Ductile Iron Front-End Ultrasonic Nodularity Determination Using Standard Coupons

  • James CreeEmail author
  • Mike RoblesJr.
  • Adam Hoover
  • Nicholas Thornberry
  • Shana Beckley


Ductile iron nodularity is of critical importance to its quality, but nodularity determination by metallographic analysis can be problematic. The widespread practice of estimating nodularity via comparator chart is highly subjective and prone to unacceptably high variation. An improvement over visual metallographic estimates is digital image analysis (IA) by which subjectivity can be greatly reduced, but the more reliable results obtained from IA are time-consuming and difficult to implement in a production environment. For this paper, the use of ultrasonic velocity testing via a standard coupon was evaluated as a possibly more reliable technique for determining front-end (real time) nodularity. Major results are presented herein along with details necessary for implementation of front-end ultrasonic nodularity determination using standard coupons as standard practice.


metallography ultrasonic velocity testing nodularity testing image analysis 



The authors give special thanks to the following individuals for their invaluable assistance in getting front-end ultrasonic nodularity determination using standard coupons (FEUNDUSC) implemented as standard procedure for the real-time quantification of ductile iron nodularity at AAM Casting-New Castle: (1) To Marc Henry and Joe Marie of Team NDT, LLC, for their mentoring on the basic physics and fundamentals of ultrasonic testing. (2) To Clarke Steigerwald, Adam Babarik, Neethu Varghese, Nikhil Naik and Ricardo Jimenez of Midwest Information Systems, Inc., for their clear presentation of the capabilities of the PAX-it!® software for digital image analysis of cast irons and further tutoring on navigation of the software whenever it was needed. (3) To David Coulston of LECO Corporation for sharing his practical experience in using the PAX-it!® software for the digital image analysis of cast irons. (4) To Skip Weaver of Heraeus Electro-Nite Company for loaning thermal analysis equipment and donating ‘plain’ thermal analysis cups for the November 2009 fade campaign. (5) To Tom Kasee of Sawbrook Steel Castings for providing us with the plain hypoeutectoid carbon steel plates devoid of graphite nodules. Those plates of both ‘low’-carbon (more ferrite) and ‘high’-carbon (more pearlite) contents were used in evaluating the effect of ferrite/pearlite contents on ultrasonic velocity in the absence of graphite nodules. (6) To John Finley and Jim Miller of ASQ Section No. 0904 for their generous review and commentary on much of the statistical analysis presented in this paper. (7) To Nicholas Thornberry and Shana Beckley for their voluminous processing of highly detailed metallography reports that were necessary for drawing meaningful and statistically significant conclusions regarding correlations between metallography metrics and ultrasonic velocity. (8) To all AAM Casting-New Castle Melt Department personnel who provided support and assistance in the casting of all coupons used in the development work. (9) To Gary Bray, Herb McGhee, Craig Ead, Barry Mosier and others for their support and assistance with the FEUNDUSC development work in addition to their primary laboratory responsibilities for production support. (10) To Joe Sullivan and Jerry Krupp for doing comparative MAGMASOFT® solidification simulations of conventional metallographic micro-lugs and FEUNDUSC coupons. (11) To Tim Davis for his support in enabling compatible implementation of the FEUNDUSC testing procedure with AAM Casting-New Castle’s internal computer systems and his further assistance in facilitating data analysis.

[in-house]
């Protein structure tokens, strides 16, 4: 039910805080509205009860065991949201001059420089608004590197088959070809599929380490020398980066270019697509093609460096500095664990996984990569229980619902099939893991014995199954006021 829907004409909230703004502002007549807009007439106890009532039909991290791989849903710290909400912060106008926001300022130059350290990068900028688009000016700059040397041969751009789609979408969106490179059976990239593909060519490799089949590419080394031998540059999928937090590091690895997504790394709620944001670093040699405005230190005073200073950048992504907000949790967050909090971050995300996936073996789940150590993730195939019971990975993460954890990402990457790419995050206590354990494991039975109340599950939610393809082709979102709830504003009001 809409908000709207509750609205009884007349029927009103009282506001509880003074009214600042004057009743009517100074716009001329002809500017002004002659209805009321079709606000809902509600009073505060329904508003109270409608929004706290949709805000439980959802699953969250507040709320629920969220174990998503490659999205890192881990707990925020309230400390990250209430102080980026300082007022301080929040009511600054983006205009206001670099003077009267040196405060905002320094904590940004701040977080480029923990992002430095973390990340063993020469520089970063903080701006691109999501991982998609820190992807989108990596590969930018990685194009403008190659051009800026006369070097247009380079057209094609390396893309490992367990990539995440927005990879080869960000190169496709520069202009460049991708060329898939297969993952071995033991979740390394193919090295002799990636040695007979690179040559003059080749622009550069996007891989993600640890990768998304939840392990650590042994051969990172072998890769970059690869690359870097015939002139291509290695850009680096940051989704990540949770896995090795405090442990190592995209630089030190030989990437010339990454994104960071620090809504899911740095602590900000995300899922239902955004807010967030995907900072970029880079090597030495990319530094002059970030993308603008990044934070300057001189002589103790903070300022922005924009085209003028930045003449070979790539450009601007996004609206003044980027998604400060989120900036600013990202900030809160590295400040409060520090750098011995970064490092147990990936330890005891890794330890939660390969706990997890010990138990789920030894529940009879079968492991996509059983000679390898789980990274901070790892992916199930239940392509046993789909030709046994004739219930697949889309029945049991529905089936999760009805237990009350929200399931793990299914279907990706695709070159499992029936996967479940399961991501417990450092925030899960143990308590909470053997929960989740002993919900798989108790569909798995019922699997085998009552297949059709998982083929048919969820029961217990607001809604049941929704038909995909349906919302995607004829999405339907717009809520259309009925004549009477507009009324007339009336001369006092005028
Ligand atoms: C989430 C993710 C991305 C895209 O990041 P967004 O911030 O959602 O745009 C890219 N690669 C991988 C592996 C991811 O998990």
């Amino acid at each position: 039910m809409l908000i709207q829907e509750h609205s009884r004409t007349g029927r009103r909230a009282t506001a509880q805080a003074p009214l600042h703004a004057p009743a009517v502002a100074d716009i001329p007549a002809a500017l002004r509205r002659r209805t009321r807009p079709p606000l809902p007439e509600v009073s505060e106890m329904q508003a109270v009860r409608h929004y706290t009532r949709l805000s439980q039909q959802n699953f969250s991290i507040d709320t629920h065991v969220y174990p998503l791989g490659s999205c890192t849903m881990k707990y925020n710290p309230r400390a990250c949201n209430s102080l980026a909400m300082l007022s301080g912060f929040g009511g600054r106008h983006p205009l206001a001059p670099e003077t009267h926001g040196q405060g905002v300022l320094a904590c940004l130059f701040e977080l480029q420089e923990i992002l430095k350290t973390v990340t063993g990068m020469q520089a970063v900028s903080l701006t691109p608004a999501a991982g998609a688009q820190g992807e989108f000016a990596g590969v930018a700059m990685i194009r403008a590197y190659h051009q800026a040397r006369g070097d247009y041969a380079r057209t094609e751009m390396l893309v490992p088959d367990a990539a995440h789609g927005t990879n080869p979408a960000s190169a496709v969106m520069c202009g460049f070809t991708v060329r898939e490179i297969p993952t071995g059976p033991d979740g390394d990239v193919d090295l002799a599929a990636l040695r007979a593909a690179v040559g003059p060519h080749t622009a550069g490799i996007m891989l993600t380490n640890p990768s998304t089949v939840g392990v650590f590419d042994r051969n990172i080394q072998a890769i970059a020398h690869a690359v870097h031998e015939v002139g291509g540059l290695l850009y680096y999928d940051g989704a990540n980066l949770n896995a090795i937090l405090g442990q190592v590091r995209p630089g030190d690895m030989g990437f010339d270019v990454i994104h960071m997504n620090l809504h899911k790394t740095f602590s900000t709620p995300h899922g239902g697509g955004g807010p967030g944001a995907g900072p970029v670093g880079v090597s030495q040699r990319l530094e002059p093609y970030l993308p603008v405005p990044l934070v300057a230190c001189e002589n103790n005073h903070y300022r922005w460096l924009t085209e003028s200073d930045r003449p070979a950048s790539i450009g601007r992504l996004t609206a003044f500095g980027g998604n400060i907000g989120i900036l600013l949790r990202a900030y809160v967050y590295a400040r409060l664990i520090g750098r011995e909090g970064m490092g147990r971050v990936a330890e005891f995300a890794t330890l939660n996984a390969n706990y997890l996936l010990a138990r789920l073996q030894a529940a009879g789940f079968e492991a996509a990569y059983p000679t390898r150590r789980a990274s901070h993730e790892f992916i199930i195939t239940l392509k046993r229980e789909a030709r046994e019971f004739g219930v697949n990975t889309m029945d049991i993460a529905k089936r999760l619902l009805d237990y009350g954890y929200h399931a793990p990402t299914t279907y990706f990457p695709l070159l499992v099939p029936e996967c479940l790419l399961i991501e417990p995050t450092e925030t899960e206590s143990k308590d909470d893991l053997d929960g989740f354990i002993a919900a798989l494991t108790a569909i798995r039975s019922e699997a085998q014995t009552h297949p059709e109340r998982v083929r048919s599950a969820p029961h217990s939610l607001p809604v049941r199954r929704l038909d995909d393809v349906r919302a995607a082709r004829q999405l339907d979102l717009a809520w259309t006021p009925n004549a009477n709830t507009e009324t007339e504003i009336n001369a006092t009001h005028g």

Supplementary material

40962_2019_322_MOESM1_ESM.pdf (99 kb)
Appendix 1. Effects of Varying Cu and Mn on ‘Fresh’ and ‘Aged’ Ultrasonic Velocities, presented at AFS Committee 5-R Meeting on 09/18/13 (PDF 98 kb)
40962_2019_322_MOESM2_ESM.pdf (456 kb)
Appendix 2. AAM-New Castle’s DIS Autumn 2015 Abridged Meeting Info (PDF 455 kb)
40962_2019_322_MOESM3_ESM.pdf (179 kb)
Appendix 3. Ductile Iron Aging Effects Following Supercritical (Re-Austenitization) Heat Treatments (PDF 179 kb)
40962_2019_322_MOESM4_ESM.pdf (729 kb)
Appendix 4. Effects of Thermal History and Image Analysis Filters on Ductile Iron Metallography (PDF 729 kb)
40962_2019_322_MOESM5_ESM.pdf (141 kb)
Appendix 5. Effects of Casting Cooling Rates and Supercritical HT’s on Ductile Iron Ultrasonic Velocity (PDF 141 kb)